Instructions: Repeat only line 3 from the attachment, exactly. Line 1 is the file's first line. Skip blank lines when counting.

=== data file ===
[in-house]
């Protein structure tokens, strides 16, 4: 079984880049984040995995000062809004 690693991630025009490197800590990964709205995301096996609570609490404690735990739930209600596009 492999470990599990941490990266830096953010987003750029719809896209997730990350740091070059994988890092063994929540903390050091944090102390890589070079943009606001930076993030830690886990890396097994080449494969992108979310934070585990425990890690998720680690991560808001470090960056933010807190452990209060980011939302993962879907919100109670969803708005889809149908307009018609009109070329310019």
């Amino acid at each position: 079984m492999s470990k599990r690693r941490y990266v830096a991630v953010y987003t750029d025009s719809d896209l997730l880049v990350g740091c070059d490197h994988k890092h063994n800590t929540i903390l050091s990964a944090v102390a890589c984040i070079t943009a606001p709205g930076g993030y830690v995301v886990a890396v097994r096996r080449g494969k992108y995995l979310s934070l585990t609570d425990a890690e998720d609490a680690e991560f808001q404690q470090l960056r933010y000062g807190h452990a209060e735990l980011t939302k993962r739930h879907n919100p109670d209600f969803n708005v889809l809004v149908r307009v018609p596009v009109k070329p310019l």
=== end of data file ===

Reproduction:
């Amino acid at each position: 079984m492999s470990k599990r690693r941490y990266v830096a991630v953010y987003t750029d025009s719809d896209l997730l880049v990350g740091c070059d490197h994988k890092h063994n800590t929540i903390l050091s990964a944090v102390a890589c984040i070079t943009a606001p709205g930076g993030y830690v995301v886990a890396v097994r096996r080449g494969k992108y995995l979310s934070l585990t609570d425990a890690e998720d609490a680690e991560f808001q404690q470090l960056r933010y000062g807190h452990a209060e735990l980011t939302k993962r739930h879907n919100p109670d209600f969803n708005v889809l809004v149908r307009v018609p596009v009109k070329p310019l």